A bit of background of to how I got here. It started off with me traveling a lot and with that experience started writing travel articles for an online site.

While I was aware of airplanes being bad for the environment, I had no comprehension of just how big of an impact it had. I learned the numbers while stumbling over an article and was horrified. I felt so fooled as the whole world was acting as if flying airplanes and traveling across the world for leisure was something that we could do. As if it wasn’t as bad as it actually is.

I decided to quit flying that day.

From the Swedish TV show PLUS in October 2018, where I came on and talked about how to travel sustainably

The realisation of how little information about the severity of the situation we’re in had me needing to dig deeper and find out as much as I possibly could to lower my individual impact as well as use my rather big platform on social media to spread the knowledge I collected.

I am very excited to be able to come here on this platform on Go Climate Neutral, to reach a new audience where I can share all the thoughts and information that I pick up on a daily basis.

I hope you will learn new things and hopefully that my posts will also enable you to start conversations with friends, family and colleagues.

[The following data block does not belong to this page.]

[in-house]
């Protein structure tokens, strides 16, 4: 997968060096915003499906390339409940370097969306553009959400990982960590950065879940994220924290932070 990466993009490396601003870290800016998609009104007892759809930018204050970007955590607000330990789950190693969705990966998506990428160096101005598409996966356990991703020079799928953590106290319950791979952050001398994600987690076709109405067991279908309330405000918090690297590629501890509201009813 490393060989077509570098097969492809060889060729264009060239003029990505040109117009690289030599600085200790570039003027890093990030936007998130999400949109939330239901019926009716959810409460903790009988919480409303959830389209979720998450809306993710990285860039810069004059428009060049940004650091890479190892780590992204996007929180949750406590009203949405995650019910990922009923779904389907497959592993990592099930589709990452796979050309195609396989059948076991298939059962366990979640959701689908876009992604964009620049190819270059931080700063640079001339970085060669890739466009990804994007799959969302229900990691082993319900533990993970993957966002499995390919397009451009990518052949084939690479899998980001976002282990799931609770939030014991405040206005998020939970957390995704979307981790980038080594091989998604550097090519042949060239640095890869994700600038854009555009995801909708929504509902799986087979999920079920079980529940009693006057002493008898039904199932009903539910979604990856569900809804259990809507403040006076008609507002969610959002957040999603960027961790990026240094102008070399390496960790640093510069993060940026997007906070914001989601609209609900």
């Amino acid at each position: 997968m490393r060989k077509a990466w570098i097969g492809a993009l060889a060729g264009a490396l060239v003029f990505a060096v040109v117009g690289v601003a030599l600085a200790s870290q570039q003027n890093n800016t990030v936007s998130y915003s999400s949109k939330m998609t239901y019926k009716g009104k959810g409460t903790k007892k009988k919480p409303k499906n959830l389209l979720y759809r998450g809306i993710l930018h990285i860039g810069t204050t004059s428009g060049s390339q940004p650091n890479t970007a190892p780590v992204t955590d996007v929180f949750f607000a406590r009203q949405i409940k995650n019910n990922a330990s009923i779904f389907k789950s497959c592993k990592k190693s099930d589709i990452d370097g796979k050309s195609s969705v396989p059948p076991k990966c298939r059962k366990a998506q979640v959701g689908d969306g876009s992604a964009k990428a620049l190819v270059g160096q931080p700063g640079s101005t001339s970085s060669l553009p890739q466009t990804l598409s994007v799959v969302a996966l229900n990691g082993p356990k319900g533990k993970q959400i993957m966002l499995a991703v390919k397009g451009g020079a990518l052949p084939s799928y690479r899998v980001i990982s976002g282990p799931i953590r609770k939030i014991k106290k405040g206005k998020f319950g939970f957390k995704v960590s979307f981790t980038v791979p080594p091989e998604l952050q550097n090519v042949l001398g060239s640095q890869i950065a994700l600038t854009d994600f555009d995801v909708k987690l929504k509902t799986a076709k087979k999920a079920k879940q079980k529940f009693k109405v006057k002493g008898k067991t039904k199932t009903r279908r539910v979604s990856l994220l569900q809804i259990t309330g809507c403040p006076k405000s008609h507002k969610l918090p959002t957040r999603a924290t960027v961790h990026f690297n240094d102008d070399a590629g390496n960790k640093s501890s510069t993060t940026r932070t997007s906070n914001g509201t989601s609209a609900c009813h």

If you have any ideas of topics you’d like me to bring up, or if you have any feedback for my posts please feel free to send me a message at:

[email protected]

Our best beach reads!

Here are our best summer beach reads if you want to change the world or at least understand it a bit better! What is your best tip?

Henrik
Factfulness – Hans Rosling. 2018.
“…Factfulness is a new thinking habit that will change the way you see the world and empower you to respond to challenges and opportunities of the future.”
No one is too small to make a difference – Greta Thunberg. 2019.
“Everything needs to change. And it has to start today.”

Kalle ⇒ Drawdown, the most comprehensive plan ever proposed to reverse global warming – Paul Hawken. 2017.
New York Times bestseller. This book describes the 100 solutions that makes the biggest difference for climate change.

Cissi ⇒ The history of bees – Maja Lunde. 2015.
A novel that deals with the high-level topic of species extinction in a captivating and easy-to-read format.

Evelina
How bad are bananas, Mike Berners-Lee, 2011
The Uninhabitable Earth: Life After Warming, David Wallace-Wells, 2019
⇒ Cradle to Cradle, William McDonough, 2009
⇒ This is not a drill, Extinction Rebellion, 2019